TODAY’S GUEST: JOHN P. DAVIDSON…Step inside for a thrilling Q&A….



{Based on a true story}

*This is his first novel*


 {Thriller/Political Intrigue/Historical Fiction}

The Obedient Assassin by John. P. Davidson





Welcome John and congratulations on the release of your novel, THE OBEDIENT ASSASSIN!!!

What was the most surprising thing you learned from your 10 years of research for the book?

JOHN: One of the many surprising things I learned was that Trotsky had almost absolute faith in the power of the written word. Knowing that Joseph Stalin was attempting to have him killed, Trotsky was attempting to defend himself by writing a biography of Stalin. This had to set some kind of record for a problematic author-subject relationship.

      What drew you to Trotsky that made you decide to center a book around him?

JOHN: Trotsky was a classical tragic character. He was known as one of the “great minds” of his time, was considered the greatest orator of the Russian language, and was a brilliant writer who, coming from nowhere, rose to the greatest heights only to have everything ripped away because he had slighted Stalin.

      THE OBEDIENT ASSASSIN is a story full of personal relationships. Which relationship is most interesting to you?

JOHN: The relationship between Ramon and Sylvia and Ramon was intriguing in that it developed slowly into a genuine romance, but what was perhaps more fascinating and certainly more unusual was what occurred between Ramon and Trotsky toward the end of the book. With little direct contact, from opposite sides of the wall,  they became intensely aware of each other and it seemed that Trotsky all but collaborated with Ramon in his execution. As Sylvia says at the end of the book about panic attacks, he certainly stopped looking.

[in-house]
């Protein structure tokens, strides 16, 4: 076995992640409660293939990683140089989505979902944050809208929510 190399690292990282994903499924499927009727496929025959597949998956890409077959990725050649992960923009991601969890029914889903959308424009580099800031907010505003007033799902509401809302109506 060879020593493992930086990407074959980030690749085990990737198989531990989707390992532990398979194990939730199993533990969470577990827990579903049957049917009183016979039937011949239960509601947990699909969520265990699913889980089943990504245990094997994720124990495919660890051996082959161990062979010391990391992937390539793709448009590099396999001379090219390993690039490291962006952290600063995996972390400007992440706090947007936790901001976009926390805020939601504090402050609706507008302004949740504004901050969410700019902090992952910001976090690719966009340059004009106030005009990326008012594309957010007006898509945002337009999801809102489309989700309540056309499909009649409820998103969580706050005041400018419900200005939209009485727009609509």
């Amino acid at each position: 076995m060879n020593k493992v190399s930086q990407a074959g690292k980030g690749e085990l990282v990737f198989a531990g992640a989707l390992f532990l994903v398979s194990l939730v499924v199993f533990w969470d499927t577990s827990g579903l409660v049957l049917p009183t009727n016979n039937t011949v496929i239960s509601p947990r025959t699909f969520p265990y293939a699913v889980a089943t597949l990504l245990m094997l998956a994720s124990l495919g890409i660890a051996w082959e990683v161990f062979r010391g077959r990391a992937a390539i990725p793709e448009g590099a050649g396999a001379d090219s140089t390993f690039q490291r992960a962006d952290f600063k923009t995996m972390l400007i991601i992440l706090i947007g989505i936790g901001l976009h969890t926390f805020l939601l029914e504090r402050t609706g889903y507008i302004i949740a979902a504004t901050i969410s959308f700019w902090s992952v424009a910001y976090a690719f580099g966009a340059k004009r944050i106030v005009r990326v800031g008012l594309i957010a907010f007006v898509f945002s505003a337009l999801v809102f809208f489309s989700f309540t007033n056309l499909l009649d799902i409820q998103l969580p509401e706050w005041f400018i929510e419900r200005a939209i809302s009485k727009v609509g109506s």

How difficult is it to write fictional dialogue and actions for characters that really existed in history?

JOHN: Because so many of the characters were speaking a second or third language, they needed to sound a bit foreign and that was fairly easy because I’ve studied German, French, Italian and am fluent in Spanish. The scene in the hospital room at the end of the book when there were so many languages being spoken and simultaneously translated was tricky but the power of the drama was worth the effort.

      What draws you to this particular period in history?

JOHN: The late 1930s were a romantic, dramatic and mysterious time when the world powers were on a collision course, alliances were shifting, and one could cast the story in terms of good and evil.

      If you could go back to one period in history in any part of the world, what would you choose?

JOHN: Paris in the years after the first World War.


7.  Why do you think that few have written about Trotsky’s story?

JOHN: The Kremlin’s propaganda machine destroyed Trotsky reputation and wrote him out of Soviet history.  There are famous photographs from the Revolution that were airbrushed to remove Trotsky from the picture. Many Russians today don’t know that Trotsky was a revolutionary hero.

 If Trotsky had not been assassinated, how do you think the world would be different?

JOHN: Trotsky provided a voice of reason and a humane face for socialism, but the forces against him were so great, I doubt the world would be any different.


      How did growing up in a small ranching community in Texas impact your imagination as a child and your desire to write?

JOHN: We were newcomers and outsiders in a deeply rooted and tightly knit German community. We didn’t speak the language or know all that much about the culture, so that understanding relationships required attention and curiosity.